Fix Credit Report Errors
Contact JAMISON LAW today for a case evaluation to discuss your credit report issues. Attorney Mandy Jamison aggressively assists consumers by providing an understanding of your legal rights and measures you may take to correct the errors on your report informally. And in cases where those measures prove to be ineffective, Attorney Mandy Jamison is experienced in pursuing consumer rights in a legal forum.
Attorney Mandy Jamison offers a compassionate approach to your legal needs and understands how frustrating dealing with inaccurate credit reporting can be. Contact Attorney Mandy Jamison today.
What is the FCRA?
The Fair Credit Reporting Act (FCRA) is a federal law that requires credit bureaus to ensure maximum possible accuracy of the information that they publish to third parties about you on your credit report. Employers, creditors, and even insurance companies rely on the information on your credit report when making decisions regarding whether to offer you a job, extend credit to you, or provide insurance coverage for you and your family. Accurate reporting has become even more critical in these hard economic times.
Credit standing is a significant asset for most Americans. Credit can affect your access to home mortgages, vehicle loans, employment, and insurance coverage. Inaccurate information on your credit report can impact your ability to get favorable finance or interest rates. One legislator correctly described the adverse impact of a bad credit history as “the ‘Scarlet Letter’ of 20th Century America.”
Another growing concern for consumers is identity theft. According to the Federal Trade Commission (FTC), Identity Theft was the top consumer complaint in 2011, for the 11th consecutive year, accounting for over 20% of all consumer complaints.
Federal law promotes accuracy, fairness, and privacy of your consumer information. You have rights! If your credit report contains inaccurate or outdated information, or you believe you are the victim of identity theft, contact Attorney Mandy Jamison. Attorney Jamison knows how to assist consumers to restore their good credit, and will work hard to get you the fast and fair settlement that you deserve.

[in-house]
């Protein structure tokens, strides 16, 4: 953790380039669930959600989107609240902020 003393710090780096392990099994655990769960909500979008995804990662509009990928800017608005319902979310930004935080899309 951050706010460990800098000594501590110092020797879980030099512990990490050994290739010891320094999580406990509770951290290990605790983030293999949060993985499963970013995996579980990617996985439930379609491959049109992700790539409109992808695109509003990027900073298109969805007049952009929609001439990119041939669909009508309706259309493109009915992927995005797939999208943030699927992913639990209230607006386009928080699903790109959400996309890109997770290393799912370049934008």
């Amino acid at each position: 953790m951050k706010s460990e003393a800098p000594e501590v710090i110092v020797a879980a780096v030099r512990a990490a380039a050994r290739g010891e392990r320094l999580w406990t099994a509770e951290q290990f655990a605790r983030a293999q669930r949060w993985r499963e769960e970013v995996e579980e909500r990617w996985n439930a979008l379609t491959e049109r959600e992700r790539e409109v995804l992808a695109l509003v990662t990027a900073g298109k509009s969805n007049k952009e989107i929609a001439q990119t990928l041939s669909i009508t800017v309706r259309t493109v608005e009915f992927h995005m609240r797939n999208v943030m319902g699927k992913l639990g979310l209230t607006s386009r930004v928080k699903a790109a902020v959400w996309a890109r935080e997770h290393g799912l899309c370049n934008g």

Actions that EVERY Consumer Should Take
The credit bureaus are not government run agencies. They are for profit, multi-billion dollar industries that make money by selling your personal information.
- Check your credit report at least once per year to ensure it is accurate. Attorney Mandy Jamison suggests checking it once every 4 months, alternating between each of the three major credit bureaus. To obtain a free copy of your credit report, click here. **It is strongly suggested that you obtain a copy of your report(s) through the mail option (as opposed to the instant online version).** You are entitled to one free copy from each of the 3 major credit bureaus (Experian, Trans Union and Equifax) annually.
- If you have been turned down for credit or denied employment or insurance based on your credit standing, review your credit report to confirm it is accurate.
- Anytime you are given a higher interest rate than you believe you deserve based on your credit history, send a letter by certified mail, return receipt requested, and ask for a written explanation stating why you were given unfavorable terms.
- Confirm that you do not have outdated or obsolete information on your credit report.
Signs of Inaccurate Credit Reporting & Identity Theft
- Your credit report has an account that does not belong to you
- Debt collectors are calling you regarding accounts that do not belong to you
- Your credit report lists names, addresses or employment history that does not belong to you
- A background check reports a criminal record or history that does not belong to you
- An account on your credit history reports a past due or delinquent status, and it should reflect that is in good standing
- Outdated information is being reported on your credit report (most information remains for 7 years, with bankruptcy generally reporting for 10 years)
You Have Rights
- You must be told if information in your credit file has been used against you. It is the creditor, insurer, or employer’s responsibility to provide you with this information.
- You have the right to dispute incomplete or inaccurate information on your credit report.
- You have the right to a free copy of your credit report once each year, in addition to anytime that you are denied credit. And you have the right to learn your credit score (for a fee).
- Credit bureaus must correct or delete inaccurate, incomplete, or unverifiable information.
- Credit bureaus may not report outdated negative information about you.
- Credit bureaus may provide information about you only to people with a valid need.
- You may seek money damages from those parties that violate your legal rights.
Steps to Take If You Believe You Have Inaccurate Information on Your Credit Report
- Maintain a complete record. Keep all copies of:
- your credit report(s)
- credit denial letters, employment turn down letters, or insurance denial letters based on inaccurate reporting
- evidence of interest rates that are higher than you would have been offered or paid had the false information not appeared on your credit report
- proof of proper payment if the account is yours, but the status is being falsely reported as late or in default
- Dispute the inaccurate information with the credit bureau(s) that is/are reporting it, and also the creditor(s) who is/are listed on the credit report. Attach copies of all of the documents and send your dispute by certified mail.
- It may be helpful to consult an attorney at this time. Call JAMISON LAW today to schedule a Case Review to discuss your legal rights. (937) 435-4000.
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